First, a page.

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ADF&G looks deeper into declining Cook Inlet belugas

Photo courtesy of LGL Alaska Research Associates

The beluga whale population in Cook Inlet has been steadily declining since the 1970s. The number of whales in the area today is just a third of what it once was, and the Alaska Department of Fish Game wants to help belugas recover.

In order to do that, Fish and Game needs to answer other questions about mating and their habitat, and two new studies aim to do just that.

Back in the 1970s, beluga whales were common around Cook Inlet, with a count of about 1,300 in the area. Now that number is closer to 340. 

Cook Inlet belugas were officially listed as endangered in 2008, and things have not gotten better. Cook Inlet itself was listed as critical habitat in 2011.

Two new Fish and Game studies aim to find out more about where belugas feed and their social behaviors.

“So, both of these studies have been based on samples and research that have been going on for ten years or more,”Mandy Keough said, a Fish and Game wildlife physiologist.

She samples teeth found in stranded belugas in order to get a better idea about their feeding habits.

“One of the reasons why both these proposals have been funded is that we are finally at a point where we have enough samples and enough collaborators with various expertise working together to be able to address these questions,” she explained.

Fish and Game hopes both past data and new samples help find where Cook Inlet belugas have fed in the past and if feeding grounds have shifted.

Fish and Game anchored audio recording devices to track where whales are finding food.

“Looking for that acoustic signature, that whistle that they make. It’s actually a buzz that signifies that they have had a successful forage,” Keough said.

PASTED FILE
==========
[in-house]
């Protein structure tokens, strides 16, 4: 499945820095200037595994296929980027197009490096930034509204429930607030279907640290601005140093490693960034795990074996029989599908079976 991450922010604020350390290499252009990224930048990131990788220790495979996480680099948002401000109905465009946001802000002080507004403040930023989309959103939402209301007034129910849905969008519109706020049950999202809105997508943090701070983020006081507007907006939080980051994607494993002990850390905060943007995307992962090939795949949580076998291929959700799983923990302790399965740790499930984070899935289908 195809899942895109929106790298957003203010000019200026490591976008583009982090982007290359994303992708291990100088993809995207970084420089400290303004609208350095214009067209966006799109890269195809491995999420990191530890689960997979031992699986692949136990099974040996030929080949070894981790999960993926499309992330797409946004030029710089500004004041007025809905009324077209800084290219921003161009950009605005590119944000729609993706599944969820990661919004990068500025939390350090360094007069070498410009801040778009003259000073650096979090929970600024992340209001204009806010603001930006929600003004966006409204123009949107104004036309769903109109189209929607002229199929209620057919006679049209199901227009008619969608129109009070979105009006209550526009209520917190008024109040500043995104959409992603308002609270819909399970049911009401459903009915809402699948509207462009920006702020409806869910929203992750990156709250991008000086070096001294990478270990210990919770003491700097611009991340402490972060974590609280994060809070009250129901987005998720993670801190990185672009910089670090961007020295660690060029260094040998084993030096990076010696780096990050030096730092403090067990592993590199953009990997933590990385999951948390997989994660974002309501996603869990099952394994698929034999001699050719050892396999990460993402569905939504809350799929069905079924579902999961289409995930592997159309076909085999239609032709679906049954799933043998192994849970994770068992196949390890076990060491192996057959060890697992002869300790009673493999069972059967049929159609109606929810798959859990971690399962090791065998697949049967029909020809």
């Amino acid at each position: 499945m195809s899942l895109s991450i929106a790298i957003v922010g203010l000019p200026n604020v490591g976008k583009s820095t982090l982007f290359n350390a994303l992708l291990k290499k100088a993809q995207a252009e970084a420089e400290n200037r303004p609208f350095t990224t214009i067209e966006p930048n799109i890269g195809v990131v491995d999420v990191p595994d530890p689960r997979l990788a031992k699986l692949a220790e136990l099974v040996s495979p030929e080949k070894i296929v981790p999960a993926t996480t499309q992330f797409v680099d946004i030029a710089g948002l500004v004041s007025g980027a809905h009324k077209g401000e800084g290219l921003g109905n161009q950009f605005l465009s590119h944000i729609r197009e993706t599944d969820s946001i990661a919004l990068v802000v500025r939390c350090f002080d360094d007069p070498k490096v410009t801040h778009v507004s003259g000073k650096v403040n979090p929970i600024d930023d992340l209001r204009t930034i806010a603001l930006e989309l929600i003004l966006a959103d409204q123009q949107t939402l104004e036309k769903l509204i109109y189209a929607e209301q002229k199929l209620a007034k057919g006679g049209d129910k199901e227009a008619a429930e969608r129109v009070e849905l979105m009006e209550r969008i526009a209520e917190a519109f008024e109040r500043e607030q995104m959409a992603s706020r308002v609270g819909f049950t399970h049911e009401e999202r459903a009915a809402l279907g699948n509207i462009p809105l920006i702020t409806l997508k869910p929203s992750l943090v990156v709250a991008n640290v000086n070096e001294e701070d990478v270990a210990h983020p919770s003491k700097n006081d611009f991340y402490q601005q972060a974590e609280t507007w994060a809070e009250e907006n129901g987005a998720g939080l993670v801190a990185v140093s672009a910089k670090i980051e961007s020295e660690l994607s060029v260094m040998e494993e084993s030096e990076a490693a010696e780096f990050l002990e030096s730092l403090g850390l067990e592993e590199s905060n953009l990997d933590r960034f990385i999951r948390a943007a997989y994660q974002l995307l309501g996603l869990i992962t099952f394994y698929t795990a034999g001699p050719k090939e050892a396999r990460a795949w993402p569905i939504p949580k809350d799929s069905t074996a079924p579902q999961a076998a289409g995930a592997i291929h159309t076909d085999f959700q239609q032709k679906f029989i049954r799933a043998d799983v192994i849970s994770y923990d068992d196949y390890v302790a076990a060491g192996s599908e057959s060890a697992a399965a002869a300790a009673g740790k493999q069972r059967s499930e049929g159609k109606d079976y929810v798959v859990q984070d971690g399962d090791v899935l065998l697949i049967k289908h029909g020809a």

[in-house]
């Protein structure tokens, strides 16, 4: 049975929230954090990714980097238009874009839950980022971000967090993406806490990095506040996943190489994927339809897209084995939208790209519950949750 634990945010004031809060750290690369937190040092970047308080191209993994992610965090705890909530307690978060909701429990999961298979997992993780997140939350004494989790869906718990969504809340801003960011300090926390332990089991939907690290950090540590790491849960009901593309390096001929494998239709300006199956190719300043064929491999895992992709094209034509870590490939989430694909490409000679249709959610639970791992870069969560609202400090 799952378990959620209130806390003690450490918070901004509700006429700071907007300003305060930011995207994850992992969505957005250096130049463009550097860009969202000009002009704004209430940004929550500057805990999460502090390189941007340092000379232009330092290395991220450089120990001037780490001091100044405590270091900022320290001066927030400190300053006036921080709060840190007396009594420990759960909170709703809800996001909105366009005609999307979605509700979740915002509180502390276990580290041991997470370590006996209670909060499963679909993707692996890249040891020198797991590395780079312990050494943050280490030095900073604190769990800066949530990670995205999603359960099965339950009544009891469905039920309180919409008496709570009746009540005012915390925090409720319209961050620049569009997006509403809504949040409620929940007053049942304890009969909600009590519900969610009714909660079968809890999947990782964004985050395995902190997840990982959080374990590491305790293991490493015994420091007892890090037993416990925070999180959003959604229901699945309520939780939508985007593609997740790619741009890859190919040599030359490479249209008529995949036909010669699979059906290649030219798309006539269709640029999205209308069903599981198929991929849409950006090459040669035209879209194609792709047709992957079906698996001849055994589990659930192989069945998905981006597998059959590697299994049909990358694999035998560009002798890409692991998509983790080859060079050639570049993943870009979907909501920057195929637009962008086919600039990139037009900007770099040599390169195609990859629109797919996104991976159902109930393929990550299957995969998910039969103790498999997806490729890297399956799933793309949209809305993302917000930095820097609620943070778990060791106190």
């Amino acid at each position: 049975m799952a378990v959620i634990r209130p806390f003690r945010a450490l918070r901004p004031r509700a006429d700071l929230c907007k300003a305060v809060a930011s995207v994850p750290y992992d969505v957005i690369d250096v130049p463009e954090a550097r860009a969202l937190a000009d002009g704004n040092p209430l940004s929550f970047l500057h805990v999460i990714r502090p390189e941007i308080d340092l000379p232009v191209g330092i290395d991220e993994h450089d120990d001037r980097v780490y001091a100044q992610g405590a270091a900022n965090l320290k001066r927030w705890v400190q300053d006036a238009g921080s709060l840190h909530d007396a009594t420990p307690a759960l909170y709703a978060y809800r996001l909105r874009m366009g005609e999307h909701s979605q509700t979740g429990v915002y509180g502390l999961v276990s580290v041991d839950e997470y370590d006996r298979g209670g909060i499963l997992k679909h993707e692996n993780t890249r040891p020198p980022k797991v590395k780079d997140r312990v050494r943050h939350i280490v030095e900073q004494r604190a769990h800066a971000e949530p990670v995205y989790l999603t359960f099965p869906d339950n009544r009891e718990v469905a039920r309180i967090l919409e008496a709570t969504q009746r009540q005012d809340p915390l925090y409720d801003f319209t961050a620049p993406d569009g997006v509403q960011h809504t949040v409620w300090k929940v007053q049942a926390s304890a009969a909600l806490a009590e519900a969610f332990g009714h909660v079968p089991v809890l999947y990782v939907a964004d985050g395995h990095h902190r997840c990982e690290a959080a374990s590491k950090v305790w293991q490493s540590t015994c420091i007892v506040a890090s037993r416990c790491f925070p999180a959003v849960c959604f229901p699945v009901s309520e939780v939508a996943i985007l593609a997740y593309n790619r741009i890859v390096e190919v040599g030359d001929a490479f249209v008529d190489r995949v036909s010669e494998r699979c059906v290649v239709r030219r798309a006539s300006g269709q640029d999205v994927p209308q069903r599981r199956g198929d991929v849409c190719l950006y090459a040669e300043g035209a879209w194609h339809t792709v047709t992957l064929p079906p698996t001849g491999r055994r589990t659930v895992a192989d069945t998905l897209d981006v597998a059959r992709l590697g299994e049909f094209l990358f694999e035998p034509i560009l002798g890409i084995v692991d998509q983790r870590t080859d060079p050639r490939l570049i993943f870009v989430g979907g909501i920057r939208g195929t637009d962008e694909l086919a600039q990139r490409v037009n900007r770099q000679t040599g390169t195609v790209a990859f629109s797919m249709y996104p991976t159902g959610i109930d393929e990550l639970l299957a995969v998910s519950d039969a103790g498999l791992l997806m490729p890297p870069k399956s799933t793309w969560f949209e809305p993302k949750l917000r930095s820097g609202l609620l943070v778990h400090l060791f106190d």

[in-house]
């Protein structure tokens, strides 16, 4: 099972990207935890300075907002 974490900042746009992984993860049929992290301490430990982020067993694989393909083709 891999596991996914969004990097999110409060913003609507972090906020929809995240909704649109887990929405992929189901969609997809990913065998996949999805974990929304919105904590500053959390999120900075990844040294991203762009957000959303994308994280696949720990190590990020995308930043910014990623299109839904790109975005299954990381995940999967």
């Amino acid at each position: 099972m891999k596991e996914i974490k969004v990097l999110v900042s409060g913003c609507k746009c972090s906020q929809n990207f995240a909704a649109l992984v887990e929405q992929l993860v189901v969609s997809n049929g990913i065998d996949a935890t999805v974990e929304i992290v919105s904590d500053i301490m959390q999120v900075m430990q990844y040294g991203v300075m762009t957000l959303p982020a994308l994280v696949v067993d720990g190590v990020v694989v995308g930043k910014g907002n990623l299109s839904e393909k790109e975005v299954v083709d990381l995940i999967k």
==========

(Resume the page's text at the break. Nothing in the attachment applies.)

After they locate where these sounds are coming from, people can go to the sites and research further.

The second half of the project focuses on belugas in Bristol Bay.  Fish and Game thinks that population could give some insight into the mating habits for whales back in Cook Inlet.

Lori Quakenbush is heading up that study and works for the Fish and Game Mammal Program.

Over in Bristol Bay, the Beluga whale count is double Cook Inlet’s numbers. More Beluga whales means a larger dataset to pull information.

Using skin samples from Bristol Bay whales, researchers can see how the whales are related, giving them an idea of which whales are mating.

Quakenbush thinks belugas might have a pack mentality, almost like wolves.

“You might have 10 adult males and 10 adult females in any given years. It may only be one or two of them mating and reproducing as opposed to all of them,” Quakenbush says.

She wants to use the data to inform best practices for increasing the population in Cook Inlet. While Quakenbush hopes to come up with a strong game plan, she notes the answer may be inconvenient.

“We will investigate that large genetic dataset that we have and see what we can learn about Belugas overall. That might affect how quickly a population like Cook Inlet can expand. It might be very different than what we’re thinking,” Quakenbush said.

So, where are the Cook Inlet whales now? The belugas mostly stay in Upper Cook Inlet. However, there is not substantial research as to why. Keough says that is another goal of the project.

“We don’t know if that’s just because there are fewer animals available, or if they are relying on more fresh water fish than they have historically,” Keough states.

After the study, Fish and Game hopes to have more answers than questions, and that those answers will lead to more Belugas in Cook Inlet. 

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